What Was Project Iceberg And How Did It Affect Range Rovers?

Throughout the entire life of the classic Range Rover, from its launch in 1970 up until the discontinuation of the Land Rover Discovery II, one of its biggest and most critical constants has been its incredible V8 engine.

The Rover V8 was a critical reason for the success of the Range Rover as a car for all reasons, providing enough refinement to allow for comfortable driving at 100 miles per hour, whilst also having enough power and torque to allow it to tackle any challenge put in front of it and win the first Paris-Dakar rally.

At the same time as the Range Rover was successful in so many different fields, its parent company British Leyland were undertaking one of the most ambitious modifications of the Rover V8 yet seen that became one of the greatest what-if stories of British motoring.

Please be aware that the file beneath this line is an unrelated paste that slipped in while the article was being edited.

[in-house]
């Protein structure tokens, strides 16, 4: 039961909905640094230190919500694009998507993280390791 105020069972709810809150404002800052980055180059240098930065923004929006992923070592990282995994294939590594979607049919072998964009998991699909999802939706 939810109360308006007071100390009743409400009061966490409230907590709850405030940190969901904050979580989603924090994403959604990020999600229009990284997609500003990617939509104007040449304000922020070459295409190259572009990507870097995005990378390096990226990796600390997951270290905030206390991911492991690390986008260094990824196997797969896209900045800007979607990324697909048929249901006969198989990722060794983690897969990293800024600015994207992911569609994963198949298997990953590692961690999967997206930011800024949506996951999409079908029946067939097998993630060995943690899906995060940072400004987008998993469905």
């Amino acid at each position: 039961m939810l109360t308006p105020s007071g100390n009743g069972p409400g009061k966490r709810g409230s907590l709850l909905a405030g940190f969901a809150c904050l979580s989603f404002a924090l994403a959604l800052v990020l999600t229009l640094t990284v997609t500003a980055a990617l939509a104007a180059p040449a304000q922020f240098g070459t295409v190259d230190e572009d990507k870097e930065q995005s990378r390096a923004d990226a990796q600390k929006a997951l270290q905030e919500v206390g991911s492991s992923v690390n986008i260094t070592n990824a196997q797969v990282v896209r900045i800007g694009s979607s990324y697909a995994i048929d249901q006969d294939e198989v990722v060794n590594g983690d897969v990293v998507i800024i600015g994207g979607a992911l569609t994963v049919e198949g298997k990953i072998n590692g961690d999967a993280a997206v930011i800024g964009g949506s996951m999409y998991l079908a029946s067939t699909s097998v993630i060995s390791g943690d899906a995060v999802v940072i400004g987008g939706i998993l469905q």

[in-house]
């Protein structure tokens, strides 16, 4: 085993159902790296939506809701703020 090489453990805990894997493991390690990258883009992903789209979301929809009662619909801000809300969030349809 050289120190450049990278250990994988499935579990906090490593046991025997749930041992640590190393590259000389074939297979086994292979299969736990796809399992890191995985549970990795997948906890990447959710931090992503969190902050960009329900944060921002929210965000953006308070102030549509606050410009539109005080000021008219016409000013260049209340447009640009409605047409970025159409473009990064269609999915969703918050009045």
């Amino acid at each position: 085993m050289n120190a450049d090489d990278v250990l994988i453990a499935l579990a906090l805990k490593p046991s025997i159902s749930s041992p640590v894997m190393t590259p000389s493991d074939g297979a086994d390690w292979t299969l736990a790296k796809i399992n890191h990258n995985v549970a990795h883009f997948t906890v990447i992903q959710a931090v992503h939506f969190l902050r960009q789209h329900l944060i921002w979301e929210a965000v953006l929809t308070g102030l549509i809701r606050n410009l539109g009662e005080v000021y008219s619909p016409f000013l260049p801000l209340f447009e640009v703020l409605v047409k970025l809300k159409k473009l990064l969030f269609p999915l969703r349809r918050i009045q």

Project Iceberg was a prototype engine developed in collaboration with Perkins Engines that aimed to convert a Rover V8 petrol block into a diesel version intended to be large and powerful enough to sell in North America, where petrol engines were heavily restricted due to multiple energy crises in the 1970s.

It was an ambitious project, one that BL wanted to make an option for not only the Range Rover but also the Jaguar XJ Series III  and the Rover SD1 executive cars. However, the project was doomed by factors outside of its control.

Whilst there were issues with cooling and the cylinder heads due to the different properties found in diesel fuel, they were overcome but unfortunately not quickly enough.

In 1982, there was a decisive split between Rover and Land Rover to make the nationalised British Leyland easier for the government to sell, and Land Rover got the production rights to the V8 engine as a result.

The problem with this was that there was no capacity to make both petrol and diesel versions, and after seeing the continued dominance of high-capacity petrol engines in the United States after the industry recovered, BL pulled the plug on the project in 1983.

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